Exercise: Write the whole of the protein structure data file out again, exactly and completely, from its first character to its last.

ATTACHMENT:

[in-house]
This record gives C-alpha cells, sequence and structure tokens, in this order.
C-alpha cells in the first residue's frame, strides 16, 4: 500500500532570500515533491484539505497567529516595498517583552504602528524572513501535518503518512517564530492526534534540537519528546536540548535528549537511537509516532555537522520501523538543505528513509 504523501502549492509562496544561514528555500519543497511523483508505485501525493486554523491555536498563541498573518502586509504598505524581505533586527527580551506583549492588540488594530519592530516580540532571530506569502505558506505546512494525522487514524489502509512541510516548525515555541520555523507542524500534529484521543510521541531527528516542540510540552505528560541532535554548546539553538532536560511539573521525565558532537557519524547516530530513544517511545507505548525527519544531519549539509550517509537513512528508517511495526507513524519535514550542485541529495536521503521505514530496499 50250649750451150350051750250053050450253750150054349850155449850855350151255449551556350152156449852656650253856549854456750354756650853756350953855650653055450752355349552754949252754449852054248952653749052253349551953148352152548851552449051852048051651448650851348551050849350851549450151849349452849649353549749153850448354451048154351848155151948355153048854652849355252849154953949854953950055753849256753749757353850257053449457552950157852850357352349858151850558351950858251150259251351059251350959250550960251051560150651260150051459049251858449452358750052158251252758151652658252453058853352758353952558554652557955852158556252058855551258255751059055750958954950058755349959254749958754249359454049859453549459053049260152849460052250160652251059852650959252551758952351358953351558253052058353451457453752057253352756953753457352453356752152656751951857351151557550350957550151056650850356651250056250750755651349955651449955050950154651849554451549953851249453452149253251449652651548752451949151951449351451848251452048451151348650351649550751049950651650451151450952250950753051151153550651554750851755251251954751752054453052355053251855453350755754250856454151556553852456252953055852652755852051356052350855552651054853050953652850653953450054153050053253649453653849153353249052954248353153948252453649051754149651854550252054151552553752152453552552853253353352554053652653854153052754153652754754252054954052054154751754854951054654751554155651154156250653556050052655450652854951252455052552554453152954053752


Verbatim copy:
[in-house]
This record gives C-alpha cells, sequence and structure tokens, in this order.
C-alpha cells in the first residue's frame, strides 16, 4: 500500500532570500515533491484539505497567529516595498517583552504602528524572513501535518503518512517564530492526534534540537519528546536540548535528549537511537509516532555537522520501523538543505528513509 504523501502549492509562496544561514528555500519543497511523483508505485501525493486554523491555536498563541498573518502586509504598505524581505533586527527580551506583549492588540488594530519592530516580540532571530506569502505558506505546512494525522487514524489502509512541510516548525515555541520555523507542524500534529484521543510521541531527528516542540510540552505528560541532535554548546539553538532536560511539573521525565558532537557519524547516530530513544517511545507505548525527519544531519549539509550517509537513512528508517511495526507513524519535514550542485541529495536521503521505514530496499 50250649750451150350051750250053050450253750150054349850155449850855350151255449551556350152156449852656650253856549854456750354756650853756350953855650653055450752355349552754949252754449852054248952653749052253349551953148352152548851552449051852048051651448650851348551050849350851549450151849349452849649353549749153850448354451048154351848155151948355153048854652849355252849154953949854953950055753849256753749757353850257053449457552950157852850357352349858151850558351950858251150259251351059251350959250550960251051560150651260150051459049251858449452358750052158251252758151652658252453058853352758353952558554652557955852158556252058855551258255751059055750958954950058755349959254749958754249359454049859453549459053049260152849460052250160652251059852650959252551758952351358953351558253052058353451457453752057253352756953753457352453356752152656751951857351151557550350957550151056650850356651250056250750755651349955651449955050950154651849554451549953851249453452149253251449652651548752451949151951449351451848251452048451151348650351649550751049950651650451151450952250950753051151153550651554750851755251251954751752054453052355053251855453350755754250856454151556553852456252953055852652755852051356052350855552651054853050953652850653953450054153050053253649453653849153353249052954248353153948252453649051754149651854550252054151552553752152453552552853253353352554053652653854153052754153652754754252054954052054154751754854951054654751554155651154156250653556050052655450652854951252455052552554453152954053752